During World War II, Ios shared the fortunes of the other Cycladic islands. At first, it was taken over by the Italian (1941-1943) and then, after the Italians capitulated, by the German troops. Finally, after the war was over, it was integrated into Greece. In the mid-20th century, there was a migrating wave from Ios towards areas of Athens and Piraeus. That was the second - and larger- migratory movement in Ios' modern history. The first one was smaller and shorter and lasted from the late 19th century up to the two first decades of the 20th century. The migrants were mostly families moving primarily towards Athens and Piraeus, and, to a smaller extent, abroad (Egypt, Australia, USA, Canada) .
For the society and economy of Ios, the 1970s were the beginning of structural changes, as new forms of economic activities oriented towards tourism appeared.
3. Archaeological sites and monuments
Belgian archaeologist P. Graindor, a member of the Ecole Française d'Athènes, conducted the first excavations at the Ancient City (area of Agia Aikaterini at Chora) in 1904. The second phase of the excavations began in the early 1980s by the Ephorate of Prehistoric and Classical Antiquities of the Cyclades.
3. 1. Settlement of Skarkos
The hill of Skarkos is located at Kambos, one of the most fertile areas of Ios. This fort-like settlement dates from the Protocycladic II period (2700-2400/2300 BC) and is mostly known through the figurines of the necropolises. Even though it had been sacked for the greatest part, it has been exceptionally preserved and therefore helps to understand better the Cycladic expansion during the Early Bronze Age.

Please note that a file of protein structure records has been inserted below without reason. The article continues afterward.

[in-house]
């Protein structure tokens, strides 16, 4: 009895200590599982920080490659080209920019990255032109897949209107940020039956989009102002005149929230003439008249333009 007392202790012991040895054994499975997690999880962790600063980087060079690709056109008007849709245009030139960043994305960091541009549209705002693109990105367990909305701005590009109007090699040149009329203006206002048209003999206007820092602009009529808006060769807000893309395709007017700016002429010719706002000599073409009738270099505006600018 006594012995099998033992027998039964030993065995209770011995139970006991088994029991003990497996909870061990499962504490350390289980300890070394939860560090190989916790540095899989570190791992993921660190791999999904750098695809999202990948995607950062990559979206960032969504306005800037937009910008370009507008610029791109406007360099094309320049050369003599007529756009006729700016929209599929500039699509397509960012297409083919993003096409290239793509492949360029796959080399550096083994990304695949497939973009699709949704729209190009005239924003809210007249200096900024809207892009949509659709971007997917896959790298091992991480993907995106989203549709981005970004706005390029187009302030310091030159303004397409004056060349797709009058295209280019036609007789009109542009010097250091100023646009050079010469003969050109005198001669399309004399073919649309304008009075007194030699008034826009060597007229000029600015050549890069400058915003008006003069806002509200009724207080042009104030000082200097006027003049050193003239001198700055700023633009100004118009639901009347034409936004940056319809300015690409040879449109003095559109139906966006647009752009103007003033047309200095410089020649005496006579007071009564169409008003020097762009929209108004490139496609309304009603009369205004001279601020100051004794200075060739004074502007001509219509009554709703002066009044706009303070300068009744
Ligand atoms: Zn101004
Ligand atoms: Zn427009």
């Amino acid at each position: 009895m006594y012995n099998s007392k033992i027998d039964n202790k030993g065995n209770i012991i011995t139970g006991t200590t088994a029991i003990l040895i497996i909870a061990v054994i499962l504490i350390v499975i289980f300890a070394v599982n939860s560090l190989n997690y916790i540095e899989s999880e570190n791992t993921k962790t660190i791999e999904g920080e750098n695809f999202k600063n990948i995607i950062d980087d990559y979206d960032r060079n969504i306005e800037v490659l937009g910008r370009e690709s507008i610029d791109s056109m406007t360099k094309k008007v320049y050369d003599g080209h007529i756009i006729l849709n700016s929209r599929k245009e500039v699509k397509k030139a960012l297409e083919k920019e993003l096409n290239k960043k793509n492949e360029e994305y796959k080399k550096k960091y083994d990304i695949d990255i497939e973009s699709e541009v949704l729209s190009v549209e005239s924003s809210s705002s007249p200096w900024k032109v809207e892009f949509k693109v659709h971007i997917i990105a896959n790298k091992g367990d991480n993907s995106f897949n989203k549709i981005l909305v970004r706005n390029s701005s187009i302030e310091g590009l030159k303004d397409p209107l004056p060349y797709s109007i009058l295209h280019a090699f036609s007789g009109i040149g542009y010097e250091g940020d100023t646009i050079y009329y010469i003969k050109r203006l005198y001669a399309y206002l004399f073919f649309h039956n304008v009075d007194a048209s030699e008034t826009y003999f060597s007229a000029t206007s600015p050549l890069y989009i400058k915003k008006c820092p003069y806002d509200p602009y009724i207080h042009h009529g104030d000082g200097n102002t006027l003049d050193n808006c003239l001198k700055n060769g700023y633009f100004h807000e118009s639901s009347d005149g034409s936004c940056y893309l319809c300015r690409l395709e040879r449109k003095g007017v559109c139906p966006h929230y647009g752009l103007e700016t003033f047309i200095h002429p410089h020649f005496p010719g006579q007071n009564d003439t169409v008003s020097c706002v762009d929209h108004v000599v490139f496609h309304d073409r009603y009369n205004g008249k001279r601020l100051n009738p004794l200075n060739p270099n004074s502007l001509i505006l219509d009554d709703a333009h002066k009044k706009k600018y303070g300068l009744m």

It has an area of approximately 3 acres – quite large for a Cycladic settlement. It is arranged radially and has spacious streets, squares and complex or simpler stone-built two-storey structures, which suggests a complex social organization and stratification.
A series of sealed rectangular clay objects has also been uncovered there, demonstrating that residents obviously used seals as a means of demonstrating their personal identity.
4. Odysseas Elytis Open Theater
In 1997, an open-air theater with a capacity of a thousand people was inaugurated. It was named after the Greek poet Odysseas Elytis, a Nobel Prize winner.
This stone-built theater with a circular orchestra was built according to the pattern of ancient Greek thatres. Cultural events (concerts, thatre and ballet performances) take place there during summer. At Tsoukalaria, where it was built, there used to be the dump of the island. After its construction, the area became a part of a program for exploiting old waste disposal sites.